International Ministries

2x + 4y = ABC

July 6, 2009 Journal
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This June our oldest son Ian graduated from High School.  Ian has been home-schooled since first grade.  As I look ahead to having a college freshman this fall, I began reflecting on my days as a home-school parent . . .

I homeschool my children.  I can almost say this without cringing, slurring, or shifting my eyes.  I have done it long enough now that—on most days—I no longer fear that I am ruining my sons’ education, limiting their choice of which college they might attend, or hampering their brilliant future careers as a nuclear physicist and a neuro-surgeon.  Okay, a family counselor and a mechanical engineer would warm my heart too.

It is difficult to gain confidence as a homeschool parent in the face of years and years of institutionalized public school education.  You can identify with the stay-at-home dad on the playground surrounded by gawking suspicious mothers of the “normal” American family.  Because even though homeschooling has become more of an accepted movement in the U.S. (movement gives it that slightly radical edge that still scares the mainstream), most people still doubt its effectiveness.

“But what about your child’s social development?  Does he have any friends?”  As if I lived in my house, barred the doors, and never let my kids play outside, go to church, or accompany me to the grocery store.  But I try to be kind.  Gracious in my response.  Because, after all, I used to be one of them.

I didn’t grow up planning to become a homeschool parent.  I didn’t wake up one day, run to my mother, and proudly say, “Mom, when I have kids I’m going to homeschool them!”  I don’t even remember hearing about homeschooling until my late 20s.  And even then I thought it was what people in remote areas of the world with no other options chose to do.  I mean, honestly, what intelligent person wants to stay home with their offspring for 18 years and educate them?  Training them how to accurately use the toilet, a napkin instead of their shirt sleeve to wipe their mouth, and how to not bash their sibling over the head when angry is hard enough.  Throw in how to tie your shoes, count from 1 to 10, and picking up dirty socks off the floor and you’re exhausted.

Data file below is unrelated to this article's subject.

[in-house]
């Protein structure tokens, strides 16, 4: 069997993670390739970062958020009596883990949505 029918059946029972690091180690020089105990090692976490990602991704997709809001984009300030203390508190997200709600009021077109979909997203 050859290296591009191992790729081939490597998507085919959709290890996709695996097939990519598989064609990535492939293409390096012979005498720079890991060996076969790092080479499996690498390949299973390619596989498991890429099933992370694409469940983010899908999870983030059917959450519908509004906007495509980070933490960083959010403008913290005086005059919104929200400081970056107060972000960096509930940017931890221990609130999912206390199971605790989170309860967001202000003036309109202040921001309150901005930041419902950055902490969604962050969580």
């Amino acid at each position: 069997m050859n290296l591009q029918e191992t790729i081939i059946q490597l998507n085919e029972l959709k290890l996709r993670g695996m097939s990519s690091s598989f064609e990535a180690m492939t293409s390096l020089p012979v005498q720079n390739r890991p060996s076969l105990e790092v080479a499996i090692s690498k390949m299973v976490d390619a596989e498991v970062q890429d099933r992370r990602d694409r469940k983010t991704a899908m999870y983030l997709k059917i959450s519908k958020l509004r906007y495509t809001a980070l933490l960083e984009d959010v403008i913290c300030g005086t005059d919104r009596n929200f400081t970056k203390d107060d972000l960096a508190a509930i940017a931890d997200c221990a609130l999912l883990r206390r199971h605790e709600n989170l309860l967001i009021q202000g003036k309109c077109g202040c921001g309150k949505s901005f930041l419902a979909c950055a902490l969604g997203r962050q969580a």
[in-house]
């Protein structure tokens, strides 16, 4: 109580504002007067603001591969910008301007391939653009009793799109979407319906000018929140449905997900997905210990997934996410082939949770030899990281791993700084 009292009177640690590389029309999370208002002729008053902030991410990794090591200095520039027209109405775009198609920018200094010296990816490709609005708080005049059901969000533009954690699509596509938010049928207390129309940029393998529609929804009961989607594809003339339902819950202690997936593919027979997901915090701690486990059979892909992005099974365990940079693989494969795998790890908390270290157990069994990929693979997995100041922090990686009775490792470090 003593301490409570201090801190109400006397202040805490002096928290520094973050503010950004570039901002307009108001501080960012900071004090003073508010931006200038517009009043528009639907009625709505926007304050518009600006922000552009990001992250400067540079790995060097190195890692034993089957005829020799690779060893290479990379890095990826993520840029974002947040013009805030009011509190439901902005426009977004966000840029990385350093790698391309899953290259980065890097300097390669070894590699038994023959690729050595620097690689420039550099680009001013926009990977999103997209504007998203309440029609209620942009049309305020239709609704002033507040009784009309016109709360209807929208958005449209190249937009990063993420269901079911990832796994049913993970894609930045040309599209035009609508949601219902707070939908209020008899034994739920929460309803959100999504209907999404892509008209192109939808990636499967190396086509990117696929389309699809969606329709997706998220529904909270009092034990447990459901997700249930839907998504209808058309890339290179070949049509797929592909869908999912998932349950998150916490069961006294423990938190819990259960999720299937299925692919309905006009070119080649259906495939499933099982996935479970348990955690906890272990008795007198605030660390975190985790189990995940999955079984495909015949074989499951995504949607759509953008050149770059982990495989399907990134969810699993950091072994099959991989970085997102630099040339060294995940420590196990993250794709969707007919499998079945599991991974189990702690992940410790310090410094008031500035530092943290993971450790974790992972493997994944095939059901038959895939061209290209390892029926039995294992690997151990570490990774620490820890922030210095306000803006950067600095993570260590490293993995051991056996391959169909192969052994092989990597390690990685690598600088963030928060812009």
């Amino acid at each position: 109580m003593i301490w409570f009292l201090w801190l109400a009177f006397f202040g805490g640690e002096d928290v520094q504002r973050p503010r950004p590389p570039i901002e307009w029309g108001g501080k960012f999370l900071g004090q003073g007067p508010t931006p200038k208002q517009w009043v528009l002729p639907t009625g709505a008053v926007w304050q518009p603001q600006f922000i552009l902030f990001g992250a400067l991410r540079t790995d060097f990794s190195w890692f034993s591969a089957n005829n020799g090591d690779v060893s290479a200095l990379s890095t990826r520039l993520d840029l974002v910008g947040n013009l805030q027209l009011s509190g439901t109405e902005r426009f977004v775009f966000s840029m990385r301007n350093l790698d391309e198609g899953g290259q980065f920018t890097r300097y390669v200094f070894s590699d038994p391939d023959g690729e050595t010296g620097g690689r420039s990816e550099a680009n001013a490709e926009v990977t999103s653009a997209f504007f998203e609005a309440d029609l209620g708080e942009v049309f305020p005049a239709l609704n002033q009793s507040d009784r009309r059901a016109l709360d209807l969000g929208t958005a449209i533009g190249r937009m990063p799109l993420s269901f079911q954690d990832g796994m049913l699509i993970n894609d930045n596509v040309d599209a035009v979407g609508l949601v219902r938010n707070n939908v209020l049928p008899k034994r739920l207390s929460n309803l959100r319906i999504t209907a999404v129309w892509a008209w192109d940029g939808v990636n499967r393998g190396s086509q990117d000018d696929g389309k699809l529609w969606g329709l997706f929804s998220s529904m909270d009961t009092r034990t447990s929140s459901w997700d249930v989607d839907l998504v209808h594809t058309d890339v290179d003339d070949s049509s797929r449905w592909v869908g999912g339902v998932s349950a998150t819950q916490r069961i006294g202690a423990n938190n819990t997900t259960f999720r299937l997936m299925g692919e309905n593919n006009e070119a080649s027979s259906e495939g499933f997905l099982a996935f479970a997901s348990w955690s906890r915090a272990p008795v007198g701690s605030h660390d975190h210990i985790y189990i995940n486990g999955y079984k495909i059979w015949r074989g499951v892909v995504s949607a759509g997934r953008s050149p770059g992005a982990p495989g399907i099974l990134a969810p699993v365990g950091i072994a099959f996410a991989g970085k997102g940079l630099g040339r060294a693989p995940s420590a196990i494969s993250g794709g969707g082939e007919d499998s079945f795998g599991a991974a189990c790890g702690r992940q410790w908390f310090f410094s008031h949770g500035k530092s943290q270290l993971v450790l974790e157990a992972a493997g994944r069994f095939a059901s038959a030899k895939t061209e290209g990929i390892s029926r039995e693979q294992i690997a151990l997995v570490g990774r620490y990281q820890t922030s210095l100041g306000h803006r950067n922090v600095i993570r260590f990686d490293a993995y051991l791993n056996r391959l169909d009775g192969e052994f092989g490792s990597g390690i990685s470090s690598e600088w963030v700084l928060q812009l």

I met my first homeschool mom when I lived in Fairbanks, Alaska.  I was a working mom.  That is to say, working to keep my sanity most of the time.  I had a three-month-old colicky baby, and found myself standing on my deck every other day at 30 below zero screaming at moose so as to not become one of those women in the news who shook her child to death.  My neighbor Terri lived across the street with four children under the age of five in a three-room unfinished house.  Her husband worked the pipeline and was gone 3-6 months at a time.  So, if something broke, she had to fix it.  If a child was sick, she was the one up all night, and then also handling the regular routine the following day.  She was the one making sure the car was serviced, hauling the garbage, snowblowing the driveway.  And also, homeschooling her kids.  Frankly, I found her intimidating.  Laura Ingalls of Little House on the Prairie all grown up and living across the street from me.  I was the whiney, pampered Nellie Olson in comparison.  I had deep admiration for what she was doing, but just couldn’t imagine me in her shoes.

After Alaska, we moved to MA.  I had my second child, eventually went back to work full-time, and in a twist of role reversal, my husband became the full-time care giver.  He decided to homeschool our oldest son Ian for first grade because he was disillusioned with the school district where we lived.  He net-worked with other homeschool parents, became part of a support group, and embraced a world I still was tentatively sticking one toe in.  

I remember attending our first Christian Homeschool Conference together.  Talk about stereotypes.  Ultra-conservative, evangelical Christian women wearing long skirts and leading tribes of ten children a piece seemed to be everywhere.  Where could a female theologian in jeans even begin to hide?  I found myself ducking behind display cases trying to blend in with the fake hotel foliage, hoping I wouldn’t be noticed.  That first year with Ian sailed by.  My husband successfully taught him to read and compute basic mathematics.  I was impressed but still kept my distance.